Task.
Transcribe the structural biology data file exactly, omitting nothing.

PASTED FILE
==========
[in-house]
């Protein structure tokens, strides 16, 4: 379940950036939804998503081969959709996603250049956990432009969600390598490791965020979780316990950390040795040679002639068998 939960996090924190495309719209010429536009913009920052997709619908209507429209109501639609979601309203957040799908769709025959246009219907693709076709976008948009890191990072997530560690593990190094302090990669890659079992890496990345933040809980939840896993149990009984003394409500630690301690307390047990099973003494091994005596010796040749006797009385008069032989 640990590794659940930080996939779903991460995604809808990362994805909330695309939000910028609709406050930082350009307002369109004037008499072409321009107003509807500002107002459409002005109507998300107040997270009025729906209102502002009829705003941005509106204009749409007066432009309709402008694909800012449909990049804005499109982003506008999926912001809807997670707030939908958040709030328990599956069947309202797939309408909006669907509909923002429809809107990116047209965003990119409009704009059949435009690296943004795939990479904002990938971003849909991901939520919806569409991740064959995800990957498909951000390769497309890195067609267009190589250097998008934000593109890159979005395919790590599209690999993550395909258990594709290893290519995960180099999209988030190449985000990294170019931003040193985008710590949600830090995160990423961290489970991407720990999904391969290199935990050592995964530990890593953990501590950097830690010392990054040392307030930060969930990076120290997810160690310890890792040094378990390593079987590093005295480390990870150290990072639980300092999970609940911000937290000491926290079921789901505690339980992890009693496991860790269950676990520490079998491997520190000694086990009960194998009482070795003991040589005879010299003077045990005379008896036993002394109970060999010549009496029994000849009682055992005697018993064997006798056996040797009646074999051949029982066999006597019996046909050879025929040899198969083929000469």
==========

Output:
[in-house]
């Protein structure tokens, strides 16, 4: 379940950036939804998503081969959709996603250049956990432009969600390598490791965020979780316990950390040795040679002639068998 939960996090924190495309719209010429536009913009920052997709619908209507429209109501639609979601309203957040799908769709025959246009219907693709076709976008948009890191990072997530560690593990190094302090990669890659079992890496990345933040809980939840896993149990009984003394409500630690301690307390047990099973003494091994005596010796040749006797009385008069032989 640990590794659940930080996939779903991460995604809808990362994805909330695309939000910028609709406050930082350009307002369109004037008499072409321009107003509807500002107002459409002005109507998300107040997270009025729906209102502002009829705003941005509106204009749409007066432009309709402008694909800012449909990049804005499109982003506008999926912001809807997670707030939908958040709030328990599956069947309202797939309408909006669907509909923002429809809107990116047209965003990119409009704009059949435009690296943004795939990479904002990938971003849909991901939520919806569409991740064959995800990957498909951000390769497309890195067609267009190589250097998008934000593109890159979005395919790590599209690999993550395909258990594709290893290519995960180099999209988030190449985000990294170019931003040193985008710590949600830090995160990423961290489970991407720990999904391969290199935990050592995964530990890593953990501590950097830690010392990054040392307030930060969930990076120290997810160690310890890792040094378990390593079987590093005295480390990870150290990072639980300092999970609940911000937290000491926290079921789901505690339980992890009693496991860790269950676990520490079998491997520190000694086990009960194998009482070795003991040589005879010299003077045990005379008896036993002394109970060999010549009496029994000849009682055992005697018993064997006798056996040797009646074999051949029982066999006597019996046909050879025929040899198969083929000469």